• Obvious Behavior is Unimplemented
      • When an obvious behavior is not implemented, readers and users of the code can no longer depend on their intuition about the function names.
    • Incorrect behaviour at the boundaries
      • Don't rely on your intuition. Look for every boundary condition and write a test for it.
    • Overridden Safeties.
      • It is risky to override safeties.
      • Turning off certain compiler warnings may bet the build to succeed but at the risk of endless debugging sessions.
    • Duplication
      • Don't repeat yourself.
      • Find and eliminate duplication wherever you can.
    • Code at wrong level of abstraction.
      • Isolating abstractions is one of the hardest thing for software developers to do. There's no quick fix when you get it wrong.
    • Base Classes Depending on their Derivatives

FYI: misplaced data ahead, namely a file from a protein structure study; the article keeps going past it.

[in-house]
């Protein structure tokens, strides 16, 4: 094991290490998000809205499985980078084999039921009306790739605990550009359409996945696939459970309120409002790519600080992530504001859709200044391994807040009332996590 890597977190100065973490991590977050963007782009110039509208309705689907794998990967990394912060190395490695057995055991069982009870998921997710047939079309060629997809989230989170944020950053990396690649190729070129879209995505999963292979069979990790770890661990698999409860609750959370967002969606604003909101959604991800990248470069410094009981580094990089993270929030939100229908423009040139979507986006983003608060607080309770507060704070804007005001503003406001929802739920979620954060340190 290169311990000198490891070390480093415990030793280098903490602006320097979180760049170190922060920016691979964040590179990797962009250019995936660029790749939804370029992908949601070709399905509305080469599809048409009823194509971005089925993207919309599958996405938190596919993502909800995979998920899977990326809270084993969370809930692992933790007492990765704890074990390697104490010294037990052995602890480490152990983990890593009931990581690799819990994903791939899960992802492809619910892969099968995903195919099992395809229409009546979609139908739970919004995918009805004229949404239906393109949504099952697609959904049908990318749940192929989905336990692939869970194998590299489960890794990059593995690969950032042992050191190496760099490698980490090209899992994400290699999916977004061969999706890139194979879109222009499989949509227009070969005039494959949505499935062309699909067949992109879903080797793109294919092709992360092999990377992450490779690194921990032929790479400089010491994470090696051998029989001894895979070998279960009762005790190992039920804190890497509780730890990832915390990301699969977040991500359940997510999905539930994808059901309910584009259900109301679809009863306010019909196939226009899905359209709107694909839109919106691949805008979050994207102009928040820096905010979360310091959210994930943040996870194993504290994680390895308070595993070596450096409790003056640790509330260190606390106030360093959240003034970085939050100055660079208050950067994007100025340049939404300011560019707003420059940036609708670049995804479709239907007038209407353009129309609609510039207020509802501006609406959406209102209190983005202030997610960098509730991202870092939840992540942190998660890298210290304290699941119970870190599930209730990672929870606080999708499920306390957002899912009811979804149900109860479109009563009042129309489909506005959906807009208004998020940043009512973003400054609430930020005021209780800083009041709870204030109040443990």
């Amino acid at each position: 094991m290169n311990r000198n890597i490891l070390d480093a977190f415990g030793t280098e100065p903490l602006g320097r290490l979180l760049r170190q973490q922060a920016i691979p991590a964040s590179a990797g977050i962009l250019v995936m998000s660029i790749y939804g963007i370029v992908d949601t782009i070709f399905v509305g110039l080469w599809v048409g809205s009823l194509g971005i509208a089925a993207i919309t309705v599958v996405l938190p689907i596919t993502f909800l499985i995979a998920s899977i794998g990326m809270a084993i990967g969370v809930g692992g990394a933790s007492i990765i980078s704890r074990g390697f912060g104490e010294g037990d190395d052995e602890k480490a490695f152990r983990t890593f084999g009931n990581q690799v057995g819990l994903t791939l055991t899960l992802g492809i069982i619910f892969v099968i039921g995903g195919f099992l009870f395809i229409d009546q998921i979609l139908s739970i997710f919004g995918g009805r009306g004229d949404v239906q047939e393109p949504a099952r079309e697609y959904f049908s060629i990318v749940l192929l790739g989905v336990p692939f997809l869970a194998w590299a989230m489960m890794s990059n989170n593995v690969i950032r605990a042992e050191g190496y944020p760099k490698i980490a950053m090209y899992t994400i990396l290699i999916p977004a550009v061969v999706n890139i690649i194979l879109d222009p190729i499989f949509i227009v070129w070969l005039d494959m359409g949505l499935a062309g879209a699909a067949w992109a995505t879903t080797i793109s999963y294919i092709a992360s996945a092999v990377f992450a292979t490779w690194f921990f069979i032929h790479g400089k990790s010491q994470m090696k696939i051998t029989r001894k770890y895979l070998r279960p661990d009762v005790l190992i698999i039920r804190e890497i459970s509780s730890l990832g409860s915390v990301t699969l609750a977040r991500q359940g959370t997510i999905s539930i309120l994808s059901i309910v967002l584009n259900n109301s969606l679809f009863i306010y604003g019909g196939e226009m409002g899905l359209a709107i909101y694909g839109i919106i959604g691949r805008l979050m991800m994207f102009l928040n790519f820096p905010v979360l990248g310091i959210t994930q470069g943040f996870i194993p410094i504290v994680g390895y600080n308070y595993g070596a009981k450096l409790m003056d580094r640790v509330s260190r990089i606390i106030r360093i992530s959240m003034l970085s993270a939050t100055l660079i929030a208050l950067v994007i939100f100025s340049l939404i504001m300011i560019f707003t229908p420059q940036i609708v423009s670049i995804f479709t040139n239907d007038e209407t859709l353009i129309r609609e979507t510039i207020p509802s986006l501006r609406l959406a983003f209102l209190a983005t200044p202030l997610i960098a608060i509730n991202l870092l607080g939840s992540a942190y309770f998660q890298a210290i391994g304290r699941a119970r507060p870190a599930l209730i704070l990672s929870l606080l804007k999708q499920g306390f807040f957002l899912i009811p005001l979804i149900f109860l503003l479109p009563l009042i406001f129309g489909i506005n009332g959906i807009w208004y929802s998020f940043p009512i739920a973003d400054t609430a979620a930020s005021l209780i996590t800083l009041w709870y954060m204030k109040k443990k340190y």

• Base classes should know nothing about their derivatives.
    • Too Much information
      • Well-defined modules have very small interfaces that allow you to do a lot with a little.
      • The fewer methods a class has, the better. The fewer variables a function knows about, the better. The fewer instance variables a class has, the better.
      • Hide your data. Hide your utility functions. Hide your constants and your temporaries.
    • Dead code
      • Dead code is code that isn't executed. When you find dead code, do the right thing and give it a decent burial. Delete it from the system.
    • Vertical Separation
      • Variables and functions should be defined close to where they are used.
      • Local variables should be declared just above their first usage and should have a small vertical scope.
      • Private functions should be defined just below their first usage.
    • Inconsistency
      • If you do something a certain way, do all similar things in the same way.
    • Clutter
      • Keep your source files clean, well organized and free of clutter eg (unused variables)
    • Artificial coupling
      • Things that don't depend on each other should not be artificially coupled.